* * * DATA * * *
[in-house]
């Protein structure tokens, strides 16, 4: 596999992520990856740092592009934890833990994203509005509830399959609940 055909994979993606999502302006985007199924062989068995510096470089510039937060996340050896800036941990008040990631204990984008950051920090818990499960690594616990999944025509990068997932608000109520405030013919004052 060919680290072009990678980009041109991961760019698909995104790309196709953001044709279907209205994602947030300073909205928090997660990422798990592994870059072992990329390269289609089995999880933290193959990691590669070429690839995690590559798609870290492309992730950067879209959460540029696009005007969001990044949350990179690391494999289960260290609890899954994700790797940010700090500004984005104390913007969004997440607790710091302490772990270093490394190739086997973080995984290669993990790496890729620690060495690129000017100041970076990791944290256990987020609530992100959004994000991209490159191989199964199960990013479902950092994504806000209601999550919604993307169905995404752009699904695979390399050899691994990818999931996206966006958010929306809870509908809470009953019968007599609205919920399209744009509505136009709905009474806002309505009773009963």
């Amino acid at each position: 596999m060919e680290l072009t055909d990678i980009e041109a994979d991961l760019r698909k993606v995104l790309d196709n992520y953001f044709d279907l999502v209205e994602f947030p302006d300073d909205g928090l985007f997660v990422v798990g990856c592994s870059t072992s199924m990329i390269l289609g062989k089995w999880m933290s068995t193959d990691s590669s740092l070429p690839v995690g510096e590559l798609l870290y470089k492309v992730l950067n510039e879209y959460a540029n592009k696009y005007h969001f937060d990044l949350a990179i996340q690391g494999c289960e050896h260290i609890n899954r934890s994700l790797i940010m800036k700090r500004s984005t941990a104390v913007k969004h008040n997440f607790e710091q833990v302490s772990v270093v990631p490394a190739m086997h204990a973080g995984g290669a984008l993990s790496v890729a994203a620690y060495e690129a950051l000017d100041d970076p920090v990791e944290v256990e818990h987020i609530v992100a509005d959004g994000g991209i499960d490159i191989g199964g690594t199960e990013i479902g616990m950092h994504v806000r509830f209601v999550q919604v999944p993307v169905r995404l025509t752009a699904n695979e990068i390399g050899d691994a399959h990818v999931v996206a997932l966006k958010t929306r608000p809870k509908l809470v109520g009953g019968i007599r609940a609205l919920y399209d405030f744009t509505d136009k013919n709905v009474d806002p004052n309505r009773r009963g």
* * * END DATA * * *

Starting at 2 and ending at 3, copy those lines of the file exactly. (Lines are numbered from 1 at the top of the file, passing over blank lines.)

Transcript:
């Protein structure tokens, strides 16, 4: 596999992520990856740092592009934890833990994203509005509830399959609940 055909994979993606999502302006985007199924062989068995510096470089510039937060996340050896800036941990008040990631204990984008950051920090818990499960690594616990999944025509990068997932608000109520405030013919004052 060919680290072009990678980009041109991961760019698909995104790309196709953001044709279907209205994602947030300073909205928090997660990422798990592994870059072992990329390269289609089995999880933290193959990691590669070429690839995690590559798609870290492309992730950067879209959460540029696009005007969001990044949350990179690391494999289960260290609890899954994700790797940010700090500004984005104390913007969004997440607790710091302490772990270093490394190739086997973080995984290669993990790496890729620690060495690129000017100041970076990791944290256990987020609530992100959004994000991209490159191989199964199960990013479902950092994504806000209601999550919604993307169905995404752009699904695979390399050899691994990818999931996206966006958010929306809870509908809470009953019968007599609205919920399209744009509505136009709905009474806002309505009773009963």
């Amino acid at each position: 596999m060919e680290l072009t055909d990678i980009e041109a994979d991961l760019r698909k993606v995104l790309d196709n992520y953001f044709d279907l999502v209205e994602f947030p302006d300073d909205g928090l985007f997660v990422v798990g990856c592994s870059t072992s199924m990329i390269l289609g062989k089995w999880m933290s068995t193959d990691s590669s740092l070429p690839v995690g510096e590559l798609l870290y470089k492309v992730l950067n510039e879209y959460a540029n592009k696009y005007h969001f937060d990044l949350a990179i996340q690391g494999c289960e050896h260290i609890n899954r934890s994700l790797i940010m800036k700090r500004s984005t941990a104390v913007k969004h008040n997440f607790e710091q833990v302490s772990v270093v990631p490394a190739m086997h204990a973080g995984g290669a984008l993990s790496v890729a994203a620690y060495e690129a950051l000017d100041d970076p920090v990791e944290v256990e818990h987020i609530v992100a509005d959004g994000g991209i499960d490159i191989g199964g690594t199960e990013i479902g616990m950092h994504v806000r509830f209601v999550q919604v999944p993307v169905r995404l025509t752009a699904n695979e990068i390399g050899d691994a399959h990818v999931v996206a997932l966006k958010t929306r608000p809870k509908l809470v109520g009953g019968i007599r609940a609205l919920y399209d405030f744009t509505d136009k013919n709905v009474d806002p004052n309505r009773r009963g």